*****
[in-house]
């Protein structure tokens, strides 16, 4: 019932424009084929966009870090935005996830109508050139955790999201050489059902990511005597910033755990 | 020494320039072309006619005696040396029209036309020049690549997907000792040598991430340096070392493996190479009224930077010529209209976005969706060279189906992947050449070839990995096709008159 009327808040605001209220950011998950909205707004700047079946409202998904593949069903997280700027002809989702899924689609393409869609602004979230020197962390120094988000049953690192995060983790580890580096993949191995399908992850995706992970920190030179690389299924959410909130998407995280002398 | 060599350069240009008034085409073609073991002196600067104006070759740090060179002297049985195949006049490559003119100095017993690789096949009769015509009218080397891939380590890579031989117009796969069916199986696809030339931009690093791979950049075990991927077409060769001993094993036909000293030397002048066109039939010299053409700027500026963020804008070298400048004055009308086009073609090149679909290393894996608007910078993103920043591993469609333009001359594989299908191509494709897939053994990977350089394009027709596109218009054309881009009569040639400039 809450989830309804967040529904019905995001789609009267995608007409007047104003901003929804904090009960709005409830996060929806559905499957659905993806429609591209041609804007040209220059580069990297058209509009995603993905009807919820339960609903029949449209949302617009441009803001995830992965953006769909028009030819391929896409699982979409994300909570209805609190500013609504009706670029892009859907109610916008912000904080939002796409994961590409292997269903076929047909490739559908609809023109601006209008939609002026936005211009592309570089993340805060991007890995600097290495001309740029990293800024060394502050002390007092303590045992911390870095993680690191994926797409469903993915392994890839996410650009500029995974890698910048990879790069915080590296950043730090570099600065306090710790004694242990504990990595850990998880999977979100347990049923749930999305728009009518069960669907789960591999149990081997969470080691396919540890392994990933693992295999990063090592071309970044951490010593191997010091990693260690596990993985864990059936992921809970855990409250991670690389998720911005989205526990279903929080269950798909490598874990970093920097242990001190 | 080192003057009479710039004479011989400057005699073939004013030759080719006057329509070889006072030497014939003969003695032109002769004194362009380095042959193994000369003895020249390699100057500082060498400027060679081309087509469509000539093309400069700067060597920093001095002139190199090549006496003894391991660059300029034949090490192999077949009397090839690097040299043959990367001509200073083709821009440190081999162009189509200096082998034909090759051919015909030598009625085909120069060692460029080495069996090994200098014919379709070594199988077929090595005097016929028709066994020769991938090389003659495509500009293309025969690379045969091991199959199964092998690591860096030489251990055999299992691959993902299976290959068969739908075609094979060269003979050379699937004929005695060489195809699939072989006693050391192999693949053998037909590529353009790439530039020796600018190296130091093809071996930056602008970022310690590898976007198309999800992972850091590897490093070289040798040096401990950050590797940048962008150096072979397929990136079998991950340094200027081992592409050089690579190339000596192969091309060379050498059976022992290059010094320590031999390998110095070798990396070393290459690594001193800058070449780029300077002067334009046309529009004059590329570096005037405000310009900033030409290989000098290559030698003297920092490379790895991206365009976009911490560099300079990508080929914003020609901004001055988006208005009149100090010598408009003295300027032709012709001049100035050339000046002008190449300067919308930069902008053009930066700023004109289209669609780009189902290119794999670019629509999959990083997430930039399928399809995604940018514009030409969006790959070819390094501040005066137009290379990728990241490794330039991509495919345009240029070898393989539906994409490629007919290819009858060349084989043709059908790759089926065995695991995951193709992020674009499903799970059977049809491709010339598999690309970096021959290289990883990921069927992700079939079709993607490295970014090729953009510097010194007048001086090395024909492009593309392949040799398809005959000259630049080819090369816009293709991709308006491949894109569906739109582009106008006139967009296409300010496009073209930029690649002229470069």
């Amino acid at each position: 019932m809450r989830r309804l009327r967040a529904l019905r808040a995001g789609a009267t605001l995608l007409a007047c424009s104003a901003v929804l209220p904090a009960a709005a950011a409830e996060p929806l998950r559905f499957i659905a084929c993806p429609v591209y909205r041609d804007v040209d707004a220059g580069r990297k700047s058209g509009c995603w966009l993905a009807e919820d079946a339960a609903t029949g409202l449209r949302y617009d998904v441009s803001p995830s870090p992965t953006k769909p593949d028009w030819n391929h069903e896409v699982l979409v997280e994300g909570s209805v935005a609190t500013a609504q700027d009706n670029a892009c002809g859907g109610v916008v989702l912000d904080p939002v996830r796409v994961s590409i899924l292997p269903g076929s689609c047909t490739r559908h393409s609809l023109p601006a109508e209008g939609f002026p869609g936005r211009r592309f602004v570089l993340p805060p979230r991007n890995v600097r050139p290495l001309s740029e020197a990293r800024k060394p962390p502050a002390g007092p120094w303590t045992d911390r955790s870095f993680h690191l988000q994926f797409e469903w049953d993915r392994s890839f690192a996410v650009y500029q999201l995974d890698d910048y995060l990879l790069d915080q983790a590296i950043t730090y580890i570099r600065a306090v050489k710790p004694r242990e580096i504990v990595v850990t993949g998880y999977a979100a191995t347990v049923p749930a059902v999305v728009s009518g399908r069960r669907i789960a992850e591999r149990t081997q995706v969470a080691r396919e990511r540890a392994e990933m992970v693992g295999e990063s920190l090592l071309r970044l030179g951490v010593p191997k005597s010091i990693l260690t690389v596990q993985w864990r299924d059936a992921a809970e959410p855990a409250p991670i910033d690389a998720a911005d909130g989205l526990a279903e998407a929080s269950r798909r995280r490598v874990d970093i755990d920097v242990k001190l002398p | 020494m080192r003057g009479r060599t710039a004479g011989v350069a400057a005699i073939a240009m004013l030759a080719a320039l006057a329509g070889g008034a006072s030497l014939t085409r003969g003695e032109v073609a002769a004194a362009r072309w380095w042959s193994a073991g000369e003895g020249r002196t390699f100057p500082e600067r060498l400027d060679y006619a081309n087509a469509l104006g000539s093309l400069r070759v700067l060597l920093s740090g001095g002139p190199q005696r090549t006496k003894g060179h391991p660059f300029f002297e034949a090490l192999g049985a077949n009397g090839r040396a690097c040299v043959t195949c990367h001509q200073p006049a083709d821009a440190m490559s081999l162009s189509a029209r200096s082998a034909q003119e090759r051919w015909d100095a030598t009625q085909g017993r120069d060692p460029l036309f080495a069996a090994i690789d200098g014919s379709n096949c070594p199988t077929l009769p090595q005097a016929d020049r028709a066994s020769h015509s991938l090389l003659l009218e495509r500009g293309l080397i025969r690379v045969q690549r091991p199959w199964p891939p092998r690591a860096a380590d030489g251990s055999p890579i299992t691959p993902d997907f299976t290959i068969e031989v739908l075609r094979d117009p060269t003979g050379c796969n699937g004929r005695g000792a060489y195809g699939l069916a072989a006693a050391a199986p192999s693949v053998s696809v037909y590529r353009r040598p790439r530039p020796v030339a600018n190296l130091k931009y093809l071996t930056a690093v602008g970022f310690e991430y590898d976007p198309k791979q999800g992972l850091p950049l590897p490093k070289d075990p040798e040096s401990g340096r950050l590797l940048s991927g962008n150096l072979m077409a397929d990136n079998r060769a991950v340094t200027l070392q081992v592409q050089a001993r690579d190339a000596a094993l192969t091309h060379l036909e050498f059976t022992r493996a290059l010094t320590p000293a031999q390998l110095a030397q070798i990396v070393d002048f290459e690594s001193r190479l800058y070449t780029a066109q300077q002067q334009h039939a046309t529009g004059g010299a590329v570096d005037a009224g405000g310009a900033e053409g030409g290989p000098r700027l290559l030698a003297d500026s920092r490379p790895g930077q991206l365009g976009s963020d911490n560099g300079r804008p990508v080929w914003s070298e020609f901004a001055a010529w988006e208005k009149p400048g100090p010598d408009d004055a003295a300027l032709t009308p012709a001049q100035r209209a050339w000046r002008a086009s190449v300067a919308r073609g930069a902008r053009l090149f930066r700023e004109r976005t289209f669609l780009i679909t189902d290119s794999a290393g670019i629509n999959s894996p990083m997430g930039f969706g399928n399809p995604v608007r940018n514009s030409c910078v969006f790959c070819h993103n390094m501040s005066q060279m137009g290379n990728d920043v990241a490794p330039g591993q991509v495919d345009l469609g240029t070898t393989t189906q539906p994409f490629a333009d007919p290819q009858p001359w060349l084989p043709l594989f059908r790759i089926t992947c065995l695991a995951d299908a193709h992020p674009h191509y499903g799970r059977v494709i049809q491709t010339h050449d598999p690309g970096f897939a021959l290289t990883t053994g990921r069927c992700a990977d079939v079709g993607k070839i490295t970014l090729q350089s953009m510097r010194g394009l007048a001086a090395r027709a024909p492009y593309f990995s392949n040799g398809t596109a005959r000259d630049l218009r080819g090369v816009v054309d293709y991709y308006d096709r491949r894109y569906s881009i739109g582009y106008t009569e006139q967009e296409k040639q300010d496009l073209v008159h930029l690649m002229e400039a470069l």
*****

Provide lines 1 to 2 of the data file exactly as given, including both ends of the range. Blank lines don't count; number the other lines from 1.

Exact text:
[in-house]
């Protein structure tokens, strides 16, 4: 019932424009084929966009870090935005996830109508050139955790999201050489059902990511005597910033755990 | 020494320039072309006619005696040396029209036309020049690549997907000792040598991430340096070392493996190479009224930077010529209209976005969706060279189906992947050449070839990995096709008159 009327808040605001209220950011998950909205707004700047079946409202998904593949069903997280700027002809989702899924689609393409869609602004979230020197962390120094988000049953690192995060983790580890580096993949191995399908992850995706992970920190030179690389299924959410909130998407995280002398 | 060599350069240009008034085409073609073991002196600067104006070759740090060179002297049985195949006049490559003119100095017993690789096949009769015509009218080397891939380590890579031989117009796969069916199986696809030339931009690093791979950049075990991927077409060769001993094993036909000293030397002048066109039939010299053409700027500026963020804008070298400048004055009308086009073609090149679909290393894996608007910078993103920043591993469609333009001359594989299908191509494709897939053994990977350089394009027709596109218009054309881009009569040639400039 809450989830309804967040529904019905995001789609009267995608007409007047104003901003929804904090009960709005409830996060929806559905499957659905993806429609591209041609804007040209220059580069990297058209509009995603993905009807919820339960609903029949449209949302617009441009803001995830992965953006769909028009030819391929896409699982979409994300909570209805609190500013609504009706670029892009859907109610916008912000904080939002796409994961590409292997269903076929047909490739559908609809023109601006209008939609002026936005211009592309570089993340805060991007890995600097290495001309740029990293800024060394502050002390007092303590045992911390870095993680690191994926797409469903993915392994890839996410650009500029995974890698910048990879790069915080590296950043730090570099600065306090710790004694242990504990990595850990998880999977979100347990049923749930999305728009009518069960669907789960591999149990081997969470080691396919540890392994990933693992295999990063090592071309970044951490010593191997010091990693260690596990993985864990059936992921809970855990409250991670690389998720911005989205526990279903929080269950798909490598874990970093920097242990001190 | 080192003057009479710039004479011989400057005699073939004013030759080719006057329509070889006072030497014939003969003695032109002769004194362009380095042959193994000369003895020249390699100057500082060498400027060679081309087509469509000539093309400069700067060597920093001095002139190199090549006496003894391991660059300029034949090490192999077949009397090839690097040299043959990367001509200073083709821009440190081999162009189509200096082998034909090759051919015909030598009625085909120069060692460029080495069996090994200098014919379709070594199988077929090595005097016929028709066994020769991938090389003659495509500009293309025969690379045969091991199959199964092998690591860096030489251990055999299992691959993902299976290959068969739908075609094979060269003979050379699937004929005695060489195809699939072989006693050391192999693949053998037909590529353009790439530039020796600018190296130091093809071996930056602008970022310690590898976007198309999800992972850091590897490093070289040798040096401990950050590797940048962008150096072979397929990136079998991950340094200027081992592409050089690579190339000596192969091309060379050498059976022992290059010094320590031999390998110095070798990396070393290459690594001193800058070449780029300077002067334009046309529009004059590329570096005037405000310009900033030409290989000098290559030698003297920092490379790895991206365009976009911490560099300079990508080929914003020609901004001055988006208005009149100090010598408009003295300027032709012709001049100035050339000046002008190449300067919308930069902008053009930066700023004109289209669609780009189902290119794999670019629509999959990083997430930039399928399809995604940018514009030409969006790959070819390094501040005066137009290379990728990241490794330039991509495919345009240029070898393989539906994409490629007919290819009858060349084989043709059908790759089926065995695991995951193709992020674009499903799970059977049809491709010339598999690309970096021959290289990883990921069927992700079939079709993607490295970014090729953009510097010194007048001086090395024909492009593309392949040799398809005959000259630049080819090369816009293709991709308006491949894109569906739109582009106008006139967009296409300010496009073209930029690649002229470069």